"The whole school participated in this project so all were impacted, as will be any future students whose teachers utilize the outdoor learning space," a nominator wrote of Slinkman's efforts.
Slinkman tailors many of her lessons and projects to the various disciplines that students are learning in their core subjects so that art can assist with the learning process.
"I really feel that art is one of the few places where a child can find their own unique voice, work through problems, persevere and find solutions that work for them," Slinkman said. "There are certain things in life that we can't express in any other way other than artistically."
Former Sandston resident Mildred Taylor celebrated her 106th birthday Aug. 9. Taylor, who now lives in Powhatan, is still a member of Sandston Baptist Church. She was visited the day after her birthday by several members of the church, who played for her a recording of the entire church membership singing happy birthday to her during worship. > Read more.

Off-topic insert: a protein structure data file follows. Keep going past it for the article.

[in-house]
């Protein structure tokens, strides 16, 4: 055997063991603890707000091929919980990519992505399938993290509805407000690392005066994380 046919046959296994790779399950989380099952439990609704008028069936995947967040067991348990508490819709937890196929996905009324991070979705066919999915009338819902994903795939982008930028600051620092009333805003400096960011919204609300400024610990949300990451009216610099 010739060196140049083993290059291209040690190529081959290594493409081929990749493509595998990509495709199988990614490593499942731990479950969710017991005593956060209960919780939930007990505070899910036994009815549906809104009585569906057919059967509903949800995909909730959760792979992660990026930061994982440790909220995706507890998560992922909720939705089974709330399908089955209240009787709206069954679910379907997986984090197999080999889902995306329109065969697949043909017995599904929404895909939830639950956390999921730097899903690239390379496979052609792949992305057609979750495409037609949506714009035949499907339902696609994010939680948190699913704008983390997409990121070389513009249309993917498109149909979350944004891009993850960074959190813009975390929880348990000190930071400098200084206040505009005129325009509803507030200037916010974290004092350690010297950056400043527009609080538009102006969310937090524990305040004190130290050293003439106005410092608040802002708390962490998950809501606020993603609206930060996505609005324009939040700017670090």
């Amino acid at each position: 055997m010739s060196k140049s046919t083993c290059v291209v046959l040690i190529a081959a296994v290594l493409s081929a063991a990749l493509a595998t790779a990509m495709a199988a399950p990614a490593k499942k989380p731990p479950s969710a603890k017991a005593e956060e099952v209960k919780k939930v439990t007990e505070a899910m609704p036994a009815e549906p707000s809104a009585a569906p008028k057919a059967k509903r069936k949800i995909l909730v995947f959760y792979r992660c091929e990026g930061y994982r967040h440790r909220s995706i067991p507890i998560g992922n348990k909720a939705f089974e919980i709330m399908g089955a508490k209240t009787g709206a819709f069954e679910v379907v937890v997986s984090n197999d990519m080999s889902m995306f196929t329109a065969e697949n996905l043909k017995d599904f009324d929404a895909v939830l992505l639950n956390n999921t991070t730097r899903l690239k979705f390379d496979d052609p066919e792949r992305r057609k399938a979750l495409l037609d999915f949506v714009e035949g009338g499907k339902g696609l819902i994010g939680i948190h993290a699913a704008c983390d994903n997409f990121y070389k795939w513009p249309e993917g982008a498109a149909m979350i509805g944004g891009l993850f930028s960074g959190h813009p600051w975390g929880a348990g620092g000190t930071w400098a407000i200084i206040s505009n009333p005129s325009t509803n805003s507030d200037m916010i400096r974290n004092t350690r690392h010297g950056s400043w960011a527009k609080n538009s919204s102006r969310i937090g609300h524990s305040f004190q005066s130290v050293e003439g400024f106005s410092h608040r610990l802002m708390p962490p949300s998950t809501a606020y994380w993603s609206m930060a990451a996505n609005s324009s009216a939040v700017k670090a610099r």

YMCA officials gathered last week to break ground on the new Tommy J. West Aquatic Center at the Shady Grove Family YMCA on Nuckols Road. The center, which will featured 7,600 square feet of competitive and recreational space, including water slides, play areas for children and warmer water for those with physical limitations, is the fourth phase of a $4 million expansion at the facility. West was president and CEO of Capital Interior Contractors and a founding member of the Central Virginia Region of the Virginia Chapter of Associated Builders and Contractors. > Read more.
The Sandston Rotary Club recently donated $1,000 to the Sandston YMCA for its Bright Beginnings program, which helps provide children in need with school supplies for the new school year. > Read more.
‘The Hundred-Foot Journey’ fails to capitalize on tasty concept
The Hundred-Foot Journey is a curious little Romeo and Juliet of a film. A family, forced out of their native India, begins a trek across Europe.